Instead of storming the fort, this champion better live up to the label of “Hero” in Prisoners of the Ghostland.
Playing Aug 20, 9:45 PM Cinéma Impérial Montreal, Quebec
Tickets available to purchase online here.
Online Screening on Aug 23, 2021, 7:00 PM
Geolocked to Canada and tickets can be bought here.
Also coming to theatres and VOD Sept 17, 2021
Nick Cage will always be Nick Cage. He’s quite the “national treasure” in that regard. He’s a very versatile actor and I really have to wonder if he’s ever declined a role. These days, we’ve seen him as a butcher, baker, and candlestick mak—ok, perhaps not. The films of 2021 have made him a chef–and he’s an onary one in Pig–and Willy’s Wonderland. It’s amazing in how he carries this film without really speaking a lot.
In his latest, Prisoners of Ghostland, he’s a bank robber turned soft. He gets caught, and Cage’s character is given a chance at freedom if he can locate Bernice (Sofia Boutella). She ran away from her tormentor, The Governor (Bill Moseley) who rules Samurai Town. She went into hiding the neighbouring territory, Ghostland. This wasteland is where many refugees like to hide.
Robin has nothing to lose as he ventures back into civilization to find his beloved pet truffle pig.
By Ed Sum (The Vintage Tempest)
Playing at select theatres in Canada beginning July 16, 2021
Edmonton, Metro Cinema
Vancouver, Rio Theatre
Waterloo, Princess Twin
Hamilton, Playhouse Cinema
Ottawa, Mayfair Theatre
Saskatoon, Roxy Theatre
Regina, Rainbow Golden Mile
Montréal, Cinema Du Parc
I can’t help but think of the song “Pigs (Three Different Ones)” by Pink Floyd after watching the film Pig. The passing similarities in what the narrative arc means between the concept album and the movie are almost similar.
Nicolas Cageplayed many types of characters over the years and not all of them are as multi-faceted as Robin, a once famous chef in the Portland food scene, but now some hermit. There’s no easy way to categorize him but as a B-Movie God (credit to No Film School for giving him this title). His latest work has a bit of connective tissue with past works he’s starred in, namely Mandy and Colour Out of Space. The only difference is that we don’t see him go John Wick on the person who kidnaps his beloved swine and nor do we witness his sanity going down the pits. Plus, the small bits of unintentional humour is a sweet touch.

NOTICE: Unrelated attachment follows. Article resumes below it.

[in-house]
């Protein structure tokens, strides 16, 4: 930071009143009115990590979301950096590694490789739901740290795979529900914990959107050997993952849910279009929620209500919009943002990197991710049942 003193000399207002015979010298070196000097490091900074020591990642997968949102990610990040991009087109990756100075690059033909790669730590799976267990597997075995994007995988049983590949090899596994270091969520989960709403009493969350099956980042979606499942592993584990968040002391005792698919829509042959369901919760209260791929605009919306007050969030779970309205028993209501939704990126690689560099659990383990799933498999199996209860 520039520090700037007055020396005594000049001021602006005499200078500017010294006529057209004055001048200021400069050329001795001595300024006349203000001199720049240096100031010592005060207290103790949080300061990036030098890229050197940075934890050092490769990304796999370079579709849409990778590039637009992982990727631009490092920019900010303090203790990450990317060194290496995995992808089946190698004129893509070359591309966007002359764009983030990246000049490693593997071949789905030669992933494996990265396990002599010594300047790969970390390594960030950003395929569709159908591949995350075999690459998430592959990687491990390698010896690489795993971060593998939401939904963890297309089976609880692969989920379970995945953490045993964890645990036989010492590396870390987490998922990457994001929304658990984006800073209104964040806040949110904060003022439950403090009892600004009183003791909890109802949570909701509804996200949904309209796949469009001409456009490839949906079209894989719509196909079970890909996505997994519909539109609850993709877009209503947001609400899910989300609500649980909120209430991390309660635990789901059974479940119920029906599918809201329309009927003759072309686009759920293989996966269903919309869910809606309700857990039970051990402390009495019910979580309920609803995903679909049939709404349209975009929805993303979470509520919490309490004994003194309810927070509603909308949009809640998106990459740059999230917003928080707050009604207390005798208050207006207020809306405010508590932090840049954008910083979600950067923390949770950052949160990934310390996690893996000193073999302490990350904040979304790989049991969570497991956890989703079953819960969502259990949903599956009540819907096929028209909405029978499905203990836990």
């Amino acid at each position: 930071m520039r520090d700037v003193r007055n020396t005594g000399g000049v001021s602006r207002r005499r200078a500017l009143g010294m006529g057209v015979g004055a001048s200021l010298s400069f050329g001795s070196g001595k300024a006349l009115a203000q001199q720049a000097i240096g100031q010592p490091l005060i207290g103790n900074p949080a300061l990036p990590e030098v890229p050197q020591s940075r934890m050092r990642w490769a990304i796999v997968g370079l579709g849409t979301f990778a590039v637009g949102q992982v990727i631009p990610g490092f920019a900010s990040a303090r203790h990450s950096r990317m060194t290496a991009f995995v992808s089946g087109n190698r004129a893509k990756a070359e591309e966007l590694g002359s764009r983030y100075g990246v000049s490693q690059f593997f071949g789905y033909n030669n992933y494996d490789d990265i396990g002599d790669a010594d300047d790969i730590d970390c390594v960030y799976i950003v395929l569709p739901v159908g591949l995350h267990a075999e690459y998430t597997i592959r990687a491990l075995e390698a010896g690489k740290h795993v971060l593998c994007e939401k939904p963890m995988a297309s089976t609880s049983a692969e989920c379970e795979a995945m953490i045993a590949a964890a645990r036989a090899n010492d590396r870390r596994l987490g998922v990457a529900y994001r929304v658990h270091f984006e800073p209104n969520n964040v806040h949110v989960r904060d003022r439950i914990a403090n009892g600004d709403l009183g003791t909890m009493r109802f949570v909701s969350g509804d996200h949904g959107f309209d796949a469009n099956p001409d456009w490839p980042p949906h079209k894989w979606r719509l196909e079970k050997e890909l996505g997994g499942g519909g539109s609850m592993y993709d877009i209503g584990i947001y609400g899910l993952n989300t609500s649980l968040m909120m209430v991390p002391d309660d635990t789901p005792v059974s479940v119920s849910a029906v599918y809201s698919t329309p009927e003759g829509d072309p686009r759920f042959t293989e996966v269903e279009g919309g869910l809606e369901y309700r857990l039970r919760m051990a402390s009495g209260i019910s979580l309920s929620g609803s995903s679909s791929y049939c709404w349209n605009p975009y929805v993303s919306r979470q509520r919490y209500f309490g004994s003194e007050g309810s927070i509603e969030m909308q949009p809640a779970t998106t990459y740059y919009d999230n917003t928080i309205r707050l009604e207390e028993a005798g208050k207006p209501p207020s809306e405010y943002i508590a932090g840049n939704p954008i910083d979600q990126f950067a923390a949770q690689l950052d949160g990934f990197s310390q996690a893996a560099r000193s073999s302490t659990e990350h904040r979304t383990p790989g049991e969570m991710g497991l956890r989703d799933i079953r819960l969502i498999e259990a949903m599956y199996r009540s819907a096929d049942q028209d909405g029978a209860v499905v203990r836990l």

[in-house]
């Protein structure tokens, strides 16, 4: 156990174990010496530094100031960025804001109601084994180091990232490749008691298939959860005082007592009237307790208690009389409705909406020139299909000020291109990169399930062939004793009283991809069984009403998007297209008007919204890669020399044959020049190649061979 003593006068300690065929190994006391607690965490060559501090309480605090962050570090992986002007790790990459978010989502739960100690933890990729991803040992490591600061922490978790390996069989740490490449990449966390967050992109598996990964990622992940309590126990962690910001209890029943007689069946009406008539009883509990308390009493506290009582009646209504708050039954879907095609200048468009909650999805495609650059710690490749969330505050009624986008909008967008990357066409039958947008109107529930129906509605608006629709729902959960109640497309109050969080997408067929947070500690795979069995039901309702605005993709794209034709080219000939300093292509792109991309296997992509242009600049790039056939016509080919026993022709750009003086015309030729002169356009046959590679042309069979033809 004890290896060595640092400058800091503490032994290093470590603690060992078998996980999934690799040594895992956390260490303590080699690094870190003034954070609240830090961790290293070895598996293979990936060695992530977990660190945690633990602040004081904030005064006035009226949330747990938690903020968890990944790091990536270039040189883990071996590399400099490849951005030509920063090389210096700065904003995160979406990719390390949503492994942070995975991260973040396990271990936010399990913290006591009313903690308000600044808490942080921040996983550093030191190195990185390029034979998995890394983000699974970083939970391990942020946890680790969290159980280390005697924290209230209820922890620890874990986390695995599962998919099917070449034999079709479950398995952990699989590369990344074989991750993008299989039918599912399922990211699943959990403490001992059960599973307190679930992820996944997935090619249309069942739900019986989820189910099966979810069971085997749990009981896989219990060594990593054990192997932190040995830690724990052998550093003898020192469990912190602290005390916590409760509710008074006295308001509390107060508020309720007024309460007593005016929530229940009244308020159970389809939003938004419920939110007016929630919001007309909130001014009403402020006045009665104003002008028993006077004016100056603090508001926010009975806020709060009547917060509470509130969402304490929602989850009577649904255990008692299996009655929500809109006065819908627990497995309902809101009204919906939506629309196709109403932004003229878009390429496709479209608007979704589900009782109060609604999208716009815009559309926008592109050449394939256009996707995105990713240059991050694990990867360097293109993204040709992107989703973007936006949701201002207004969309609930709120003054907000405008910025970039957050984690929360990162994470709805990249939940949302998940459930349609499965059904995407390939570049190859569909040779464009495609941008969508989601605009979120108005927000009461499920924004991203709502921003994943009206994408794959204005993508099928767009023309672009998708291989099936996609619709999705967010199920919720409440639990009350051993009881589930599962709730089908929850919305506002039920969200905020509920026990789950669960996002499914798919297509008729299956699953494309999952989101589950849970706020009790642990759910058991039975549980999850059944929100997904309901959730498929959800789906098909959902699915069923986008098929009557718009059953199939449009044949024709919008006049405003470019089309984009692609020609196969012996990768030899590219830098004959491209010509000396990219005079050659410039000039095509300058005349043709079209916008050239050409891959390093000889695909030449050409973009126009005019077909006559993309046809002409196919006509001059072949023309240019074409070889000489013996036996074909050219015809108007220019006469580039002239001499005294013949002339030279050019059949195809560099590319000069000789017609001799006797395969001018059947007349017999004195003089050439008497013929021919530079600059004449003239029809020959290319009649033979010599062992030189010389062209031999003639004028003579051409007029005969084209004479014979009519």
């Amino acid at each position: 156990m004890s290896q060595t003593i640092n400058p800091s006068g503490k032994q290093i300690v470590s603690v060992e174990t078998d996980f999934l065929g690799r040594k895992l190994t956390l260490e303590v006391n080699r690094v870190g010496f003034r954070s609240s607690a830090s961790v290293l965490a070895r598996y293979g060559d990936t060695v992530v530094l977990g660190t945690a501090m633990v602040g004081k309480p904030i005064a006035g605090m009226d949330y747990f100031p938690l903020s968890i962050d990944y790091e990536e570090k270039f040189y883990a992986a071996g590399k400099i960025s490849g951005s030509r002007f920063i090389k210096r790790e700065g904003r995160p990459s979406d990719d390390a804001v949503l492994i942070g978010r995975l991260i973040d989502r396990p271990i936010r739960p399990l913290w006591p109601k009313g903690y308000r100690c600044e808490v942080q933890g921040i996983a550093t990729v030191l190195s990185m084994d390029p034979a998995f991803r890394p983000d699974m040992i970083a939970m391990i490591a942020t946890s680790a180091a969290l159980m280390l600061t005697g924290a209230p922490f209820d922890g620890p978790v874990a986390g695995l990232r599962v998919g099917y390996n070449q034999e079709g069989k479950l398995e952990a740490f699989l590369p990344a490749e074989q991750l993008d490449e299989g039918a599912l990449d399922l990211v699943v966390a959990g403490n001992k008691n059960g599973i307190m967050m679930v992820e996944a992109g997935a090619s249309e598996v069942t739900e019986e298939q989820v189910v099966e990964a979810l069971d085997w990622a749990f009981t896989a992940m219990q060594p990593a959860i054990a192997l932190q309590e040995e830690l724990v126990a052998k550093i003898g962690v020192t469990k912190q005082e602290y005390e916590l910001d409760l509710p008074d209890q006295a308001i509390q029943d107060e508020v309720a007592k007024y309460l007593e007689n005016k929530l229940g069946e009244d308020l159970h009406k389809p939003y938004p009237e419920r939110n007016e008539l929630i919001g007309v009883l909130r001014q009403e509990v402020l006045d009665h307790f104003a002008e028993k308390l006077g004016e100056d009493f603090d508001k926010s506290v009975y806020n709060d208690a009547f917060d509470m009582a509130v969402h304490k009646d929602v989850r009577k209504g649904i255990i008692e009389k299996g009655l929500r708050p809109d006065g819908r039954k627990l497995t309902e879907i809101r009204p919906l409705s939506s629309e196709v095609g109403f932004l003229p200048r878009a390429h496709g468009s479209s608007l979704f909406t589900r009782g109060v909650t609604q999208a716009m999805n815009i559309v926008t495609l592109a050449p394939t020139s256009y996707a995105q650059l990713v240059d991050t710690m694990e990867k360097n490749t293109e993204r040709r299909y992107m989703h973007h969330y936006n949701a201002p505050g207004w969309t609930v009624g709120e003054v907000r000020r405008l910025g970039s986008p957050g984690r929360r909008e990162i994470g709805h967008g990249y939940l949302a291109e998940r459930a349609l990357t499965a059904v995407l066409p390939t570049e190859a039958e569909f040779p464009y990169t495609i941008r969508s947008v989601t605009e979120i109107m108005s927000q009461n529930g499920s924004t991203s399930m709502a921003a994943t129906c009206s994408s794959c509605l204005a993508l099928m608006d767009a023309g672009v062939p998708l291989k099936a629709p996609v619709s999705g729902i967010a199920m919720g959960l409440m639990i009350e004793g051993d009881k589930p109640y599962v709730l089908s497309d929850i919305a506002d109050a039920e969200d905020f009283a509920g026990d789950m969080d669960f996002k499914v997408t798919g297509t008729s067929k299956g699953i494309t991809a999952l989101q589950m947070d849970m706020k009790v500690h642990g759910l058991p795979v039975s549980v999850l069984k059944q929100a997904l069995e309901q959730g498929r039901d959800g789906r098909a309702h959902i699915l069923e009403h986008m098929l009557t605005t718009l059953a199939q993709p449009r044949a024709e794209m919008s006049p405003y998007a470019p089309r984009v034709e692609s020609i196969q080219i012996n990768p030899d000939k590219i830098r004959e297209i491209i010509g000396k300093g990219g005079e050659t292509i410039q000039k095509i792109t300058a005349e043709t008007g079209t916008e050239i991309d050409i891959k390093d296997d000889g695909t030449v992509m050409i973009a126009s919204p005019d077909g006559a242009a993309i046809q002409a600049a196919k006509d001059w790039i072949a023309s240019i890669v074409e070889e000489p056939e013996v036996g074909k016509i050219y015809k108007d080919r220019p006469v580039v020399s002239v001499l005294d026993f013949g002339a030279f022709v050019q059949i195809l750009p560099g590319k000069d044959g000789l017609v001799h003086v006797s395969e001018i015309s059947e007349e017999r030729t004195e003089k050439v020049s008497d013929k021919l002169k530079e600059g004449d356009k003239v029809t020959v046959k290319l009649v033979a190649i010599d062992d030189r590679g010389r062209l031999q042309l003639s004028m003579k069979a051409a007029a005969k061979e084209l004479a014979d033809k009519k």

A DNA sequence must be missing to make The Croods sequel, New Age stand out. One problem is the time it took to make this animated film. Seven years, not including the Netflix prequel, is quite the long time. One issue is because of Universal Pictures’ acquiring the DreamWorks Animation and the uncertainty which resulted. The other is handing over the directorial reigns to story artist, Joel Crawford.
After watching the 2010 film Die Farbe (The Colour out of Space, using the UK Spelling) which adapts H.P. Lovecraft’s cosmic tale of alien invasion many years ago, I had to wonder who else would take on the challenge of realizing this short story in feature length form. Richard Stanley is known for a few crazy works, and although credited for penning a revamp of The Island of Dr. Moreau (1996), he rarely strays far from his staples. This movie is his return to the director’s seat and made its debut at the Toronto International Film Festival 2019. Slowly but surely, the Colour has been landing at local art houses to spread the sickness.
No, Mandy Bloom (Andrea Riseborough) is not the wife/girlfriend of Paul Bunyan. When this movie by director Panos Cosmatos is titled after her, this character’s role is critical to driving the motives of another woodsman to a brink of madness. They were happy once. He’s a nobody about to become a somebody (more on this later). This woman is very forlorn; Riseborough is perfect in this role, offering pathos in her moments of sadness. Because of events that occurred in her youth, she never felt quite right. She prefers to live a life in isolation but yet, her feelings for Red (Nicolas Cage) when they first met, runs deep. The two are soul mates. One day, on her walk home, Jeremiah Sand, a priest of sorts, takes a liking to her and orders his minions to her kidnap her. Linus Roache must have been channeling Billy Drago’s trademark style of villainy, as I was sold instantly!
If you have not seen this movie yet, I advise checking it out sooner than later. It might stick around until Halloween, but it’s already nearing the end of its run at some theatres.